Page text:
59. Berroukche A, Bendahmane-Salmi M, Kandouci BA. Inappropriateness of prostate cancer screening by PSA in young Algerian farmers. Open J Immunol 2013;03(03):119-22. https://doi.org/10.4236/oji.2013.33016

60. Madani FZ, Hafida M, Merzouk SA, Loukidi B, Taouli K, Narce M. Hemostatic, inflammatory, and oxidative markers in pesticide user farmers. Biomarkers 2015;21(2):138-45. https://doi.org/10.3109/1354750X.2015.1118545

61. Nabti D, Achou M, Soltani N. DECIS 25 EC toxicity to Algerian honeybees. J Entomol Zool Stud 2015;3(6):285-8.

62. Allal Benfekih L, Bellache M, Aoudia B, Mahmoudi A. Impact of insecticides on pollinator populations: role of phytosanitary performance indicators in tomato crops. AGROFOR Int J 2018;3(2):5-13. https://doi.org/10.7251/AGRENG1802005A

63. Aktar W, Sengupta D, Chowdhury A. Impact of pesticides use in agriculture: their benefits and hazards. Interdiscip Toxicol 2009;2(1):1-12. https://doi.org/10.2478/v10102-009-0001-7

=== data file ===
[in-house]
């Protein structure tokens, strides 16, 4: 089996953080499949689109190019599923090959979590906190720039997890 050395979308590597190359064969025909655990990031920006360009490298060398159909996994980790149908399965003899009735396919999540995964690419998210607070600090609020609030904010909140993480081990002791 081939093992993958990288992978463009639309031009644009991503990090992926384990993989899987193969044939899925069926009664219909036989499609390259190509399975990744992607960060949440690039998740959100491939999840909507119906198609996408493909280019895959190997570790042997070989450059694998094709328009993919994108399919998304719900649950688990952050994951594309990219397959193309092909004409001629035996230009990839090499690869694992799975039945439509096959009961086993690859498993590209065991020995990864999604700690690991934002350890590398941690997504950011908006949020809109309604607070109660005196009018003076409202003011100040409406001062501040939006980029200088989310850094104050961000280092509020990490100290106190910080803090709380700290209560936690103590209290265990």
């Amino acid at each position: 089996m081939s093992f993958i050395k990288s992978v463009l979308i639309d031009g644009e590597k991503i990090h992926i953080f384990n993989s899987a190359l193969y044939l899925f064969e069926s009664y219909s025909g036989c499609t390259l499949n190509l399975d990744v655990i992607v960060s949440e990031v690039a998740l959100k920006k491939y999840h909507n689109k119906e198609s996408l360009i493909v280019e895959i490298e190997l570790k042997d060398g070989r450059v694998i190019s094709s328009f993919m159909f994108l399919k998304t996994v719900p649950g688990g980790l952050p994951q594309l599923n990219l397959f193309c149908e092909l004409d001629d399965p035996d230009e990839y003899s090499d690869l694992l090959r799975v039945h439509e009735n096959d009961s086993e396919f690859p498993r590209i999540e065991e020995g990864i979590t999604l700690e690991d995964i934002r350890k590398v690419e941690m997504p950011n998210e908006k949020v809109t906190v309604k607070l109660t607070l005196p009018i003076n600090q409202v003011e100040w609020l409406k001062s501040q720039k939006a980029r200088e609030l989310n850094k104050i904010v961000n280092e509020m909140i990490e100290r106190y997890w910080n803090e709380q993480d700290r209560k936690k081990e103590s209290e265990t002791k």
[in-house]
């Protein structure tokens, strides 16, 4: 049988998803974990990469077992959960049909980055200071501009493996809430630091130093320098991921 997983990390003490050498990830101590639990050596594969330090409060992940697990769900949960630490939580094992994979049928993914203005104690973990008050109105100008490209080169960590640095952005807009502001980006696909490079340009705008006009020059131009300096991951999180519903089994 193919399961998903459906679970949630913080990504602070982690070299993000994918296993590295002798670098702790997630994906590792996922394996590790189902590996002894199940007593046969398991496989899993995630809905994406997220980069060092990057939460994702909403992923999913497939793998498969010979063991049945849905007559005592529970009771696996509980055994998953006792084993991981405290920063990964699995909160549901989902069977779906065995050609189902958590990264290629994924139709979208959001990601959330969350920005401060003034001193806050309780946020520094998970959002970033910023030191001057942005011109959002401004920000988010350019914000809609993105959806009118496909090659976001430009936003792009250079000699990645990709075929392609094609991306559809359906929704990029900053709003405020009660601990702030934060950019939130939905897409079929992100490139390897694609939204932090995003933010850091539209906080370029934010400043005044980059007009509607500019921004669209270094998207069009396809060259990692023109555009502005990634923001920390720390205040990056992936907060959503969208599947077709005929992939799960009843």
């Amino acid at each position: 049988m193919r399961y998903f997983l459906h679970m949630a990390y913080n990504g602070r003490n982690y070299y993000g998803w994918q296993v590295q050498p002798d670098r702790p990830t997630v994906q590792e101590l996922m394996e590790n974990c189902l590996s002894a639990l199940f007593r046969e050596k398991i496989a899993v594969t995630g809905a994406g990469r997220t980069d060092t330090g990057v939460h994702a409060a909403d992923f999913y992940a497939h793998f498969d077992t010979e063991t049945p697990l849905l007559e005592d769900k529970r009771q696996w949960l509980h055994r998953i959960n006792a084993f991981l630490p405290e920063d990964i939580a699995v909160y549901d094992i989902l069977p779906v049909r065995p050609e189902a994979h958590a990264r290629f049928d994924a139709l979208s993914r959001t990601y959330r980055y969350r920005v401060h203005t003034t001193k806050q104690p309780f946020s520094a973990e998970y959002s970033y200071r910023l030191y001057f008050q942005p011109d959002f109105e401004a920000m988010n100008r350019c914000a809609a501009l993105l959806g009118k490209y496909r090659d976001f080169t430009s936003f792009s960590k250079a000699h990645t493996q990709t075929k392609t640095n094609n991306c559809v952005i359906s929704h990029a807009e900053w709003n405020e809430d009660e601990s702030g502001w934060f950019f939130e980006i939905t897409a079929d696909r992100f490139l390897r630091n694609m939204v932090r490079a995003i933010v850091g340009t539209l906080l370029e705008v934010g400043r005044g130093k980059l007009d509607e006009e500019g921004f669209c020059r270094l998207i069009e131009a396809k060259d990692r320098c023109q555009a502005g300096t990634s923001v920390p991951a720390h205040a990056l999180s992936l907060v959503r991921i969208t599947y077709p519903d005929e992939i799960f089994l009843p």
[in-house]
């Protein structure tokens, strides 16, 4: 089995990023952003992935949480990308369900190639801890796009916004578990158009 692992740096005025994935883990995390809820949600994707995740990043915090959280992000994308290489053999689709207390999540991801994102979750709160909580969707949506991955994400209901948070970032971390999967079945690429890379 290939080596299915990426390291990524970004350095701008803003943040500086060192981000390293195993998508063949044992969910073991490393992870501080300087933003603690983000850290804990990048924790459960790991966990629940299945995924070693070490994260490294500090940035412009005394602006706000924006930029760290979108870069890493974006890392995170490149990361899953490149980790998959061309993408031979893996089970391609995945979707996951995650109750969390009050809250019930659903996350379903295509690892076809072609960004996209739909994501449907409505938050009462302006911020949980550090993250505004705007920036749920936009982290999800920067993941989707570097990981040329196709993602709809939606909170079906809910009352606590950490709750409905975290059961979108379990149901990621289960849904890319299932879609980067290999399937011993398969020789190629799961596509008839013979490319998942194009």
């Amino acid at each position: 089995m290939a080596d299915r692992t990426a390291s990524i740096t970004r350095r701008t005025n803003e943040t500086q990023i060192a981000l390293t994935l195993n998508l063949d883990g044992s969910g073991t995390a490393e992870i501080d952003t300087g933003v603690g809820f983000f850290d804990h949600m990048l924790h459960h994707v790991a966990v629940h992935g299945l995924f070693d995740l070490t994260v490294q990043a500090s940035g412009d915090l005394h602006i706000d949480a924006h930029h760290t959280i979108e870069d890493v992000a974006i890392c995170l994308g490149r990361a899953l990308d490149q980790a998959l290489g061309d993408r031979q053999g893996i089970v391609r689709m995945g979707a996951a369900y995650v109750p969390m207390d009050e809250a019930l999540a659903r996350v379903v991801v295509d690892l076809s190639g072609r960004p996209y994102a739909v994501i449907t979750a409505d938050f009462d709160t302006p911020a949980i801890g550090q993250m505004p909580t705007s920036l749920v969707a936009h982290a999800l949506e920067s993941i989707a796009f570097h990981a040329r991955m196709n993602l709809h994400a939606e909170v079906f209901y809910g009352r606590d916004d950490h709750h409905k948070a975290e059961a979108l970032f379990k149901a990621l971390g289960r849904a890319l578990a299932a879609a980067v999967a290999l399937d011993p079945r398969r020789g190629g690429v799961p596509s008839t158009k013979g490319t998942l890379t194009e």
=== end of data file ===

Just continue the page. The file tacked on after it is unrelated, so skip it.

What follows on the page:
64. Dalton RL, Pick FR, Boutin C, Saleem A. Atrazine contamination at the watershed scale and environmental factors affecting sampling rates of the polar organic chemical integrative sampler (POCIS). Environ Pollut 2014;189:134-42. https://doi.org/10.1016/j.envpol.2014.02.028

65. McKnight US, Rasmussen JJ, Kronvang B, Binning PJ, Bjerg PL. Sources, occurrence and predicted aquatic impact of legacy and contemporary pesticides in streams. Environ Pollut 2015;200:64-76. https://doi.org/10.1016/j.envpol.2015.02.015

66. Carazo-Rojas E, Pérez-Rojas G, Pérez-Villanueva M, Chinchilla-Soto C, Chin-Pampillo JS, Aguilar-Mora P, et al. Pesticide monitoring and ecotoxicological risk assessment in surface water bodies and sediments of a tropical agro-ecosystem. Environ Pollut 2018;241:800-9. https://doi.org/10.1016/j.envpol.2018.06.020